Theoretical Probability and Experimental Probability

When we deal with probability, there is “theoretical probability” and we have “experimental probability”.

So, a quarterback completed so-and-so many many passes out of so0and-so many passes attempted.

But you could also say that there’s the probability that a specific quarterback completes 60 passes out of 100 attempts.

 

Question 1 of 5

1. One coin is tossed 10 times with these results:  HHTHT, THTHH.

Is the experimental probability for 'heads' greater or less than theoretical, and by how much?

A.
B.
C.
D.

Question 1 of 5

Question 2 of 5

2. One die is rolled six times with these results:  5,5,2,3,4,3.  How does the experiment compare with theory?

A.
B.
C.
D.

Question 2 of 5

Question 3 of 5

3. What is the most likely reason for an experimental probability to differ from theory?

A.
B.
C.
D.

Question 3 of 5

Question 4 of 5

4. The probability of rolling a pair of dice for a '7' is 1 in 6.  Am I guaranteed a '7' within six rolls?  Why or why not?

A.
B.
C.
D.

Question 4 of 5

Question 5 of 5

5. Half the time, actually rolling a pair of dice produces a '7', '11', or a 'double'.  How well does this agree with theory?

A.
B.
C.
D.

Question 5 of 5


 

Next lesson: Perimeter and Area

The following transcript is provided for your convenience.

So here, we’ve got the data from 3 football games.

Now, we’ll be looking here at the probability so I’ll mark that as P, it is the probability of completion. So now we should be looking at the theoretical completion number and put this over the total number of pass attempts. So here, that is 60/100, an this translates to 60%.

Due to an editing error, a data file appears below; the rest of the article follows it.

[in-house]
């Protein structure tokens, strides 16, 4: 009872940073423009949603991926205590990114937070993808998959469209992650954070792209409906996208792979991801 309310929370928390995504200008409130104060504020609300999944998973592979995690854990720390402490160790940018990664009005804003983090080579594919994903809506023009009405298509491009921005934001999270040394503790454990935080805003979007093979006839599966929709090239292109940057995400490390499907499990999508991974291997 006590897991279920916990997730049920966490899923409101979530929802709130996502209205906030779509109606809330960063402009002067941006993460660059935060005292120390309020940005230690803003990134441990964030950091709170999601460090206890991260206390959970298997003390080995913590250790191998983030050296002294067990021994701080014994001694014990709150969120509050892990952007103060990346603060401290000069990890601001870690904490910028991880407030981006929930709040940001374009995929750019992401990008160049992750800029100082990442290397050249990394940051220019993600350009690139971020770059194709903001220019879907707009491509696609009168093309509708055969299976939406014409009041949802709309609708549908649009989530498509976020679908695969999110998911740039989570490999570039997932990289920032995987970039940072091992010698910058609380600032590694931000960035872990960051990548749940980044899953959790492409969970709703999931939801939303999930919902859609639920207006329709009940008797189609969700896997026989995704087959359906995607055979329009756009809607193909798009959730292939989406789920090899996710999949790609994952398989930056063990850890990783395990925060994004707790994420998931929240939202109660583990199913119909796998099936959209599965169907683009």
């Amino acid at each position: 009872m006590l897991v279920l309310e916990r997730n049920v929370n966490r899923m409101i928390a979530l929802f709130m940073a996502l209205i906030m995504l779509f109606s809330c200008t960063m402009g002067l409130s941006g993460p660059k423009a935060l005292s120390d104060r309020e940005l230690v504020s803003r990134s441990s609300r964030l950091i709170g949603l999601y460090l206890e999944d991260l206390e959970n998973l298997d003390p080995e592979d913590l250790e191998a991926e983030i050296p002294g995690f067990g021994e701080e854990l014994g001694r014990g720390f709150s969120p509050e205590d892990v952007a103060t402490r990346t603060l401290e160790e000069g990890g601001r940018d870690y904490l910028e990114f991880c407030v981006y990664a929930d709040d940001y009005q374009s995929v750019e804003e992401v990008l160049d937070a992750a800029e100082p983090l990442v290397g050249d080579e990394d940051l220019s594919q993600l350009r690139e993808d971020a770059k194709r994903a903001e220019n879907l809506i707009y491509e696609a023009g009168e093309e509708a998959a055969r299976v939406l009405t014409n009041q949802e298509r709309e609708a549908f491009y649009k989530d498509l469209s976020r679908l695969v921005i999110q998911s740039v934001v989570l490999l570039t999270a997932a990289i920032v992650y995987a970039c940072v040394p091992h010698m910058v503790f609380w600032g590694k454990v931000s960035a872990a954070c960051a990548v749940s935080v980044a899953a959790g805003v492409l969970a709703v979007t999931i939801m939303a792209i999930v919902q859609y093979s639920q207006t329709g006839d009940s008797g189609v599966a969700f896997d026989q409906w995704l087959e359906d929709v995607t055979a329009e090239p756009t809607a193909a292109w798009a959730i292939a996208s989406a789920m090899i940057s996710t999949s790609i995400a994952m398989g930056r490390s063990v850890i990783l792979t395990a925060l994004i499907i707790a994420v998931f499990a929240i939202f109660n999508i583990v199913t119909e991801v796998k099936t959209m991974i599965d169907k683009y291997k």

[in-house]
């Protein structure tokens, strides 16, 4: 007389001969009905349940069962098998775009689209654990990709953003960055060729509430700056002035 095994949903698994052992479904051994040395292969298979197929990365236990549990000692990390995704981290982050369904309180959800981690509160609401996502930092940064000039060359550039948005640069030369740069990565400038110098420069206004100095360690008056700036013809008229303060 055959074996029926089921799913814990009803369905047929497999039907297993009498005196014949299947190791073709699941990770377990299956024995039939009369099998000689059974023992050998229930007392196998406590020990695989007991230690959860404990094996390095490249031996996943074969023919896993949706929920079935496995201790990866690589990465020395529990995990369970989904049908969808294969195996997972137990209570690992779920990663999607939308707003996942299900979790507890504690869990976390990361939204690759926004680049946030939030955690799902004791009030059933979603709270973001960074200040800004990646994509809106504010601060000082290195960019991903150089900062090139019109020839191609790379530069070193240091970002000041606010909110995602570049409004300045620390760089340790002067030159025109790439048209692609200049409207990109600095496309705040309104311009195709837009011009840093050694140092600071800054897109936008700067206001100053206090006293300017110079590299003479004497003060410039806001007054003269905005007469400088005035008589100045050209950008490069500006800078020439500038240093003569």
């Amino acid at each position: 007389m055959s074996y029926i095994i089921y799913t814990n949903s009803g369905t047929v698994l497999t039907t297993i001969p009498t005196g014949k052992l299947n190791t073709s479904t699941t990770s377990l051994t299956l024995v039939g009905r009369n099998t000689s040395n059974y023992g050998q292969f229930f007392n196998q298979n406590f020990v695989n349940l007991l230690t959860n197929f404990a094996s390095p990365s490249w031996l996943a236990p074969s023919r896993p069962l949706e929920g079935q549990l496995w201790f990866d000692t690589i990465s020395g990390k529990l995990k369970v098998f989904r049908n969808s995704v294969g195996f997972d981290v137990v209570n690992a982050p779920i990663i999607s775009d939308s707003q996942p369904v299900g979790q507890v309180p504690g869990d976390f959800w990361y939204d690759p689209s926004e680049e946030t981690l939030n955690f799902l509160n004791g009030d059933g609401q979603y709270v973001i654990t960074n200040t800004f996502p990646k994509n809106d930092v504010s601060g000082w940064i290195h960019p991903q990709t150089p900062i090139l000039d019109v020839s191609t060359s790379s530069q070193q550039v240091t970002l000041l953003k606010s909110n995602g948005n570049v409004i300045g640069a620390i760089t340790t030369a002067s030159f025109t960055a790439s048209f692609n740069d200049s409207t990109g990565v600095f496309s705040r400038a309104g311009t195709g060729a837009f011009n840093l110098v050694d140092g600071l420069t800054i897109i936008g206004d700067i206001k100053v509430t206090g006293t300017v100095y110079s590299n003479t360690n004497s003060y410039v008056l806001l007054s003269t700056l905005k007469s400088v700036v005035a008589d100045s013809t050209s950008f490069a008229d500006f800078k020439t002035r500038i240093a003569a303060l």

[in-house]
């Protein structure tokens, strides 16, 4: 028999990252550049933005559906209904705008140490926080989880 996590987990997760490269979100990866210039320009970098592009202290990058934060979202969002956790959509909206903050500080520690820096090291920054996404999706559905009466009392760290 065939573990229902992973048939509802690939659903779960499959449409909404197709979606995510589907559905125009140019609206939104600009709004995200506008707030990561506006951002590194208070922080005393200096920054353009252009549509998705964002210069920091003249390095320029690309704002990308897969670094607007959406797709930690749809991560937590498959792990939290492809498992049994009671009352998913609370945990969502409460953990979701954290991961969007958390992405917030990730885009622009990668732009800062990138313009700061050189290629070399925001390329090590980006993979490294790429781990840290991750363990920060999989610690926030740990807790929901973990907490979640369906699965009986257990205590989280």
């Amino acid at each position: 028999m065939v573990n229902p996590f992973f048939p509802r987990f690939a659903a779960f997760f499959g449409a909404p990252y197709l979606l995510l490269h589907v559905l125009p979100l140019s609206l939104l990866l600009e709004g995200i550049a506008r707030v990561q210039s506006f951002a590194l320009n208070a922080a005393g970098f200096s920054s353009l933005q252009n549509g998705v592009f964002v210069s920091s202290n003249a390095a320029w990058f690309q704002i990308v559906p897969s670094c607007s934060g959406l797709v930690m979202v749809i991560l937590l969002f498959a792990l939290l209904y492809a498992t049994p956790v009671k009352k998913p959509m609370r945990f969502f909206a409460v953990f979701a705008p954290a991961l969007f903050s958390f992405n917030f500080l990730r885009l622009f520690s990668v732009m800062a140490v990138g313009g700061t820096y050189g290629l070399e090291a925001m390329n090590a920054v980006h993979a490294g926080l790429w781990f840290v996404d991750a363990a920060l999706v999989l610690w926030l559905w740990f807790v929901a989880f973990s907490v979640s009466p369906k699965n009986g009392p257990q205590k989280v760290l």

What we have here is “theoretical probability”. Now here, we’ve got the data from 3 games and here, we’ll just be looking at this probability, and we’ll be doing the same thing. Here, we’ll be taking the number of completions. Then, we’ll put it over the total number of pass attempts. So, right here, we’ve got 51 total completions over 67 total pass attempts and this translates to 0.76 which is 76%.

So here you can see that these two percentage numbers are quite different, and this now is the difference between experimental probability and theoretical probability.

When dealing with theoretical probability, we calculate just by looking at the odds of the things that will happen. So if somebody examines the ability of this quarterback and look at all his opponents, he could say something like, “Okay, the theoretical probability right here is that he will complete some 60% of all his passes.” Now, when all is said and done, you might want to look at experimental probability. This is what the quarterback factually did and that gives us a chance of 76%.

You could also take another example to look at this like rolling a dice.

Now, let’s look at what happens when you flip a coin. So the probability of the coin landing on heads when you flip it is 1/2. Now, let’s say you’ll flip your coin 6 times and 4 times, the coin lands on heads while it lands on tails twice. Well actually, these should have even, for there’s a 50% chance of the coin landing on heads. Then, the coin should have been landing on heads 3 times, and it should also have landed on tails 3 times.

So this here is the theoretical probability. Because, when we flip a coin, we have a 50/50 chance of what the coin will be landing on. we have a 50% chance the coin will be landing on heads and we have a 50% chance that it’ll be landing on tails. So when we’re flipping a coin 6 times, the theoretical probability will be that it’s landing on heads 3 times and also on tails 3 times. But here, we’re having our experimental probability. This now is what was actually happening. So now you know the difference between experimental and theoretical probability.

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